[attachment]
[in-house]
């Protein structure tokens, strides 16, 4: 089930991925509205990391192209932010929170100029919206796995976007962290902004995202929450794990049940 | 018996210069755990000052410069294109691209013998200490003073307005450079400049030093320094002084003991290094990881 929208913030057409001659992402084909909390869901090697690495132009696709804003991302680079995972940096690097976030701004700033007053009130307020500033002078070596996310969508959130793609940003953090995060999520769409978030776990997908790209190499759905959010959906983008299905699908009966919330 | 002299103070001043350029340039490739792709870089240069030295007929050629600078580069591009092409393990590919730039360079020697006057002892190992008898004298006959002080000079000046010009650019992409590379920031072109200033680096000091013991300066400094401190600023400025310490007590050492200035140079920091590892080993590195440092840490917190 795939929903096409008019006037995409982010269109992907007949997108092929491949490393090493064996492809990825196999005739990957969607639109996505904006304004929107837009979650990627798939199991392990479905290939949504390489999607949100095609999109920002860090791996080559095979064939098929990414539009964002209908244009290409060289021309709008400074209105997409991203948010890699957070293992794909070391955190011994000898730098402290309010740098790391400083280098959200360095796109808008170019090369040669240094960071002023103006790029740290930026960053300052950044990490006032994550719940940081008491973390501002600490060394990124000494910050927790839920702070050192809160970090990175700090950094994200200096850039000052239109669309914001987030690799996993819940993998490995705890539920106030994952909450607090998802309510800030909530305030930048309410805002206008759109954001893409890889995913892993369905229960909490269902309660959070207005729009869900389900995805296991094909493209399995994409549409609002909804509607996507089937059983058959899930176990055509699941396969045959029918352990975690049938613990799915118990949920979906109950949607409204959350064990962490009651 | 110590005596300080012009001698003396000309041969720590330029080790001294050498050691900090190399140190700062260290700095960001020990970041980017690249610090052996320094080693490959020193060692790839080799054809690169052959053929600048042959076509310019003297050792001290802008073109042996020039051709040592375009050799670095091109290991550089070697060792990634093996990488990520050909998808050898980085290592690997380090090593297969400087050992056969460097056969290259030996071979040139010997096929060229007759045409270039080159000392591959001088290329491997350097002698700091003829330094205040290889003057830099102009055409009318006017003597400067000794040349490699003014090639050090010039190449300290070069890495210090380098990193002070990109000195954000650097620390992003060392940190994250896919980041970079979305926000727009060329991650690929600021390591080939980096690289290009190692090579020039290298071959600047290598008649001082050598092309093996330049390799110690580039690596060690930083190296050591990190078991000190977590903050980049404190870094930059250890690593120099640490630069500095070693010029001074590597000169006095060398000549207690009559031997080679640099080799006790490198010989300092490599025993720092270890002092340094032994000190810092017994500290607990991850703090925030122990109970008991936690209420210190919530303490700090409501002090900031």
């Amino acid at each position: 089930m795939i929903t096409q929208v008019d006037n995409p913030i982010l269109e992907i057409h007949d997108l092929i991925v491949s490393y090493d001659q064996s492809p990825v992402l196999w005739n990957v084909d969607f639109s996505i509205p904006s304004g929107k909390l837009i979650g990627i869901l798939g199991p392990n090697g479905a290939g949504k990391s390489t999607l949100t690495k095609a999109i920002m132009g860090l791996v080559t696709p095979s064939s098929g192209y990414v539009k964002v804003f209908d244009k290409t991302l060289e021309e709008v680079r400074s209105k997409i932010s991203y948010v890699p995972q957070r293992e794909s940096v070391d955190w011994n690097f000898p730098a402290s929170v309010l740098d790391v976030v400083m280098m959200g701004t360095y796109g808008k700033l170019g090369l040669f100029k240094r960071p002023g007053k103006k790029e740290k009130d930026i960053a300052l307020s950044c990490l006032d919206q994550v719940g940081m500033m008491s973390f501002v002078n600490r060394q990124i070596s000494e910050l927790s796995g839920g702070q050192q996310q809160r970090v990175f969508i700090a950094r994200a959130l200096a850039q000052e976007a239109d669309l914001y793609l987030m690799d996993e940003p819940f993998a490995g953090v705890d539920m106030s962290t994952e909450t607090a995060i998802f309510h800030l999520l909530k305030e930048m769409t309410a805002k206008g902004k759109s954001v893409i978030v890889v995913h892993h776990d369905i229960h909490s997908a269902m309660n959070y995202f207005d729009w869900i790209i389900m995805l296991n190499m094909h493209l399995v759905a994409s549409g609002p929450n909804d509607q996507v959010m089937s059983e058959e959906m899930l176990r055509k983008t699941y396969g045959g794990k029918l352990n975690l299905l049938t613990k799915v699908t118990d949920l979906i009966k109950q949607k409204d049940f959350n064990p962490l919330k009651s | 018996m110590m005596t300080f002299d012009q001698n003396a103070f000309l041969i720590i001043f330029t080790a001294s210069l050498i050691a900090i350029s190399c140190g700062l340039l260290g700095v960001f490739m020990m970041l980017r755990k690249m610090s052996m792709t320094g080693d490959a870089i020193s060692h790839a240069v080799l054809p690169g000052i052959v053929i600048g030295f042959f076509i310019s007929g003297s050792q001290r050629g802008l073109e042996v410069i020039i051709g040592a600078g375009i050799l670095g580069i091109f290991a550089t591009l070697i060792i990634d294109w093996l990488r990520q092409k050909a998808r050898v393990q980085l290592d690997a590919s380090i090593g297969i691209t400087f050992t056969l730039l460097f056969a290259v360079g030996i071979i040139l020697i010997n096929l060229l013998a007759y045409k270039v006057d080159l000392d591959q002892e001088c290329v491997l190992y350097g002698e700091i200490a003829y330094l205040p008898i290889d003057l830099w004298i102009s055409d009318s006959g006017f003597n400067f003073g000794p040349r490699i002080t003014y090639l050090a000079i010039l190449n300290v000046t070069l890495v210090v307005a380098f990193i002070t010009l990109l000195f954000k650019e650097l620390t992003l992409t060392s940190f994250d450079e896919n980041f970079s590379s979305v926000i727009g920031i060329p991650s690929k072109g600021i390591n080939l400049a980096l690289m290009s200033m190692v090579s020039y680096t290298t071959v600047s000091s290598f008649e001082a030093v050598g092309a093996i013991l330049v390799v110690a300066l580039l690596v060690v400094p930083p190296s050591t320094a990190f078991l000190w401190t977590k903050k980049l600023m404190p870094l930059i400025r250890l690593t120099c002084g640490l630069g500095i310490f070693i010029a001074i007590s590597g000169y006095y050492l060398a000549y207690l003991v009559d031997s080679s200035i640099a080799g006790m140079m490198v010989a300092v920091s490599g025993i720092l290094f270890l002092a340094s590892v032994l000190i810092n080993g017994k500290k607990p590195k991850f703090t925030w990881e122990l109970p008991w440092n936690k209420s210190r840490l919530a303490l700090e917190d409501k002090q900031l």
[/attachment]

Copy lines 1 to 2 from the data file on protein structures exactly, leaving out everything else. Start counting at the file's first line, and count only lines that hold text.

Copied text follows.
[in-house]
């Protein structure tokens, strides 16, 4: 089930991925509205990391192209932010929170100029919206796995976007962290902004995202929450794990049940 | 018996210069755990000052410069294109691209013998200490003073307005450079400049030093320094002084003991290094990881 929208913030057409001659992402084909909390869901090697690495132009696709804003991302680079995972940096690097976030701004700033007053009130307020500033002078070596996310969508959130793609940003953090995060999520769409978030776990997908790209190499759905959010959906983008299905699908009966919330 | 002299103070001043350029340039490739792709870089240069030295007929050629600078580069591009092409393990590919730039360079020697006057002892190992008898004298006959002080000079000046010009650019992409590379920031072109200033680096000091013991300066400094401190600023400025310490007590050492200035140079920091590892080993590195440092840490917190 795939929903096409008019006037995409982010269109992907007949997108092929491949490393090493064996492809990825196999005739990957969607639109996505904006304004929107837009979650990627798939199991392990479905290939949504390489999607949100095609999109920002860090791996080559095979064939098929990414539009964002209908244009290409060289021309709008400074209105997409991203948010890699957070293992794909070391955190011994000898730098402290309010740098790391400083280098959200360095796109808008170019090369040669240094960071002023103006790029740290930026960053300052950044990490006032994550719940940081008491973390501002600490060394990124000494910050927790839920702070050192809160970090990175700090950094994200200096850039000052239109669309914001987030690799996993819940993998490995705890539920106030994952909450607090998802309510800030909530305030930048309410805002206008759109954001893409890889995913892993369905229960909490269902309660959070207005729009869900389900995805296991094909493209399995994409549409609002909804509607996507089937059983058959899930176990055509699941396969045959029918352990975690049938613990799915118990949920979906109950949607409204959350064990962490009651 | 110590005596300080012009001698003396000309041969720590330029080790001294050498050691900090190399140190700062260290700095960001020990970041980017690249610090052996320094080693490959020193060692790839080799054809690169052959053929600048042959076509310019003297050792001290802008073109042996020039051709040592375009050799670095091109290991550089070697060792990634093996990488990520050909998808050898980085290592690997380090090593297969400087050992056969460097056969290259030996071979040139010997096929060229007759045409270039080159000392591959001088290329491997350097002698700091003829330094205040290889003057830099102009055409009318006017003597400067000794040349490699003014090639050090010039190449300290070069890495210090380098990193002070990109000195954000650097620390992003060392940190994250896919980041970079979305926000727009060329991650690929600021390591080939980096690289290009190692090579020039290298071959600047290598008649001082050598092309093996330049390799110690580039690596060690930083190296050591990190078991000190977590903050980049404190870094930059250890690593120099640490630069500095070693010029001074590597000169006095060398000549207690009559031997080679640099080799006790490198010989300092490599025993720092270890002092340094032994000190810092017994500290607990991850703090925030122990109970008991936690209420210190919530303490700090409501002090900031």